Policy positions

Overall, as Congressman and Senator Lucas focused on civil rights, labor unions, foreign policy, and agriculture. He supported anti-lynching legislation, opposed the poll tax, and was a vocal advocate for desegregation. Lucas played a major role in the passage of the Fair Labor Standards Act of 1938. It established a federal minimum wage and maximum hours, and required overtime pay under specified conditions. He supported Franklin Roosevelt's main foreign policy initiatives, including Lend-Lease in 1941 for military aid to the Allies, and the creation of the United Nations. Lucas supported the New Deal farm programs, which were popular in rural Illinois, especially the Agricultural Adjustment Act of 1938. As Majority Leader of the Senate in 1949-1950 he supported Harry Truman's domestic and foreign agenda.[8]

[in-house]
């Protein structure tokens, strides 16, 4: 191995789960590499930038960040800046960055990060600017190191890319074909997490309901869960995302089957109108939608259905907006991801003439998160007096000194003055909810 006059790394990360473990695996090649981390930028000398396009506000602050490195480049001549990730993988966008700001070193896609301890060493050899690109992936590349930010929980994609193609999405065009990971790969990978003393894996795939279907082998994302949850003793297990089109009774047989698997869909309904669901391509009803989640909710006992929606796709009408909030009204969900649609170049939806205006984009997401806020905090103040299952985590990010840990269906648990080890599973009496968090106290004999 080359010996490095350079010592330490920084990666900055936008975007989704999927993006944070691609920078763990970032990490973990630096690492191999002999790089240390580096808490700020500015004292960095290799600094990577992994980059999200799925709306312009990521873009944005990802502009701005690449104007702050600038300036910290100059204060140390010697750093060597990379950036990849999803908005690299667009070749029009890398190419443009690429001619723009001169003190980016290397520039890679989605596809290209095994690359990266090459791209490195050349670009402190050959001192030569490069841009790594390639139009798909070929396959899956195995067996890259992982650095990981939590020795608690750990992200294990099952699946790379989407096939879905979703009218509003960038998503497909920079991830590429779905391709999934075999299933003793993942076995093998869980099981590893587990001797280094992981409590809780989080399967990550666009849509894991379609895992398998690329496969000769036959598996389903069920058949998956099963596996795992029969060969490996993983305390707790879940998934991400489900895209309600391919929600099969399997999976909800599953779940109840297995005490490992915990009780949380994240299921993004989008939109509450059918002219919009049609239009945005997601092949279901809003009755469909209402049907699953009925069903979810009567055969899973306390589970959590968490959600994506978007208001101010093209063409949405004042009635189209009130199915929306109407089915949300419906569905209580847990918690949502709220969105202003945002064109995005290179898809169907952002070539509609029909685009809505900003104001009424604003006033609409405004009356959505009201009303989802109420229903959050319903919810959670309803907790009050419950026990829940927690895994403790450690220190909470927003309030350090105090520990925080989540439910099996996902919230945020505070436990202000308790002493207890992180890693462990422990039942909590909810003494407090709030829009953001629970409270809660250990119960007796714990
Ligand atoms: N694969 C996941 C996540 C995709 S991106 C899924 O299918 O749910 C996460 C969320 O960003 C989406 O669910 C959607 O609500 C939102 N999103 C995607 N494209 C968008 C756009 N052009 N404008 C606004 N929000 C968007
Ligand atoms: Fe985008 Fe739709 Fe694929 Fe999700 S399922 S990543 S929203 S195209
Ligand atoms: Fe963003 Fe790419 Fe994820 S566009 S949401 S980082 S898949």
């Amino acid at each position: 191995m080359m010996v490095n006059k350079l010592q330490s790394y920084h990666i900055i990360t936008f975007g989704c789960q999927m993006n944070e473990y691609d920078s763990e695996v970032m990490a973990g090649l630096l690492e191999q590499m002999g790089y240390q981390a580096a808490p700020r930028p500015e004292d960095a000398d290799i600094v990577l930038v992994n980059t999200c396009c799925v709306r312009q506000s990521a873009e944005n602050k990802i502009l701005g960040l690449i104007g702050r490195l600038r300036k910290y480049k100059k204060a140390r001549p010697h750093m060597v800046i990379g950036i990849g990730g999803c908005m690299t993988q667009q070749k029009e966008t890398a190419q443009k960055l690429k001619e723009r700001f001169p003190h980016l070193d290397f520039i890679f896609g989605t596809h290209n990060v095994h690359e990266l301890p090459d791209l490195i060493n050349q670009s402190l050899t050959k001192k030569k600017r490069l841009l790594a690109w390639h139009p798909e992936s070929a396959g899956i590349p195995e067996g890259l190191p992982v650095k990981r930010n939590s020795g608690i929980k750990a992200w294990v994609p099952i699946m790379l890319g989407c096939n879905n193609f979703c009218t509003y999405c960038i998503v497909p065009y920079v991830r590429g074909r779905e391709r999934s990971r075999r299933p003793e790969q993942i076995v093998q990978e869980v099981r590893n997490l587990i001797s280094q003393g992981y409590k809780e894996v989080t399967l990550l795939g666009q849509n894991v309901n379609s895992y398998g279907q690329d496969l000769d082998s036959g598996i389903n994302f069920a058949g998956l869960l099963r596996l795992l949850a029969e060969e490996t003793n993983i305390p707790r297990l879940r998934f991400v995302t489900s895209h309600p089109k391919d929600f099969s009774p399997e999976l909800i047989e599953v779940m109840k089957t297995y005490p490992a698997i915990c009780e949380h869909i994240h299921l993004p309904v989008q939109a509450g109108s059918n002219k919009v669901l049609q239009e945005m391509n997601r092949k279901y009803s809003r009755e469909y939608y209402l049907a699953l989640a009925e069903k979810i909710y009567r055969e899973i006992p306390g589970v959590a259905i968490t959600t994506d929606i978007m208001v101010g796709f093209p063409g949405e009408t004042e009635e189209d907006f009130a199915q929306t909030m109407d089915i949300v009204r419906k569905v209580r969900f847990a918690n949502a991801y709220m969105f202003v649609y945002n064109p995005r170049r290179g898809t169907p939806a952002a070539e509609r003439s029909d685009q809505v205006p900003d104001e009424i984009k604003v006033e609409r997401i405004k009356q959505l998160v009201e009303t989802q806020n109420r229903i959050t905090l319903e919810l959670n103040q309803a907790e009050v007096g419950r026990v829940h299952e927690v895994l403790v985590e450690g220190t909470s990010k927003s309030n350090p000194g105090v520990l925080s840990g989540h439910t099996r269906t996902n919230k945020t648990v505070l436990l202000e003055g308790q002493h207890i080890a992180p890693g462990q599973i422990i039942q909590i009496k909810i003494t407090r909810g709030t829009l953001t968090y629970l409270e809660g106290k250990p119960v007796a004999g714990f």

1. ^ a b c d e f "LUCAS, Scott Wike, (1892 - 1968)". Biographical Directory of the United States Congress.
  2. ^ Current Biography Yearbook. New York: H.W. Wilson Company. 1948.
  3. ^ a b c d "Senate Leaders: Scott Lucas, The "Paper Majority" Leader". United States Senate.
  4. ^ 'Illinois Blue Book 1967-1968,' Biographical Sketch of Allen T. Lucas, pg. 292-293
  5. ^ a b Ryan, James G.; Leonard Schlup (2006). Historical Dictionary of the 1940s. Armonk, NY: M.E. Sharpe, Inc.
  6. ^ Deason, Brian. "Scott Wike Lucas, Everett Dirksen, and the 1950 Senate Election in Illinois" (PDF).
  7. ^ Catledge, Turner (1944-07-22). "Truman Nominated for Vice Presidency". The New York Times. Retrieved 2017-10-25.
  8. ^ Deason, 2001. pp 281-290.

Further reading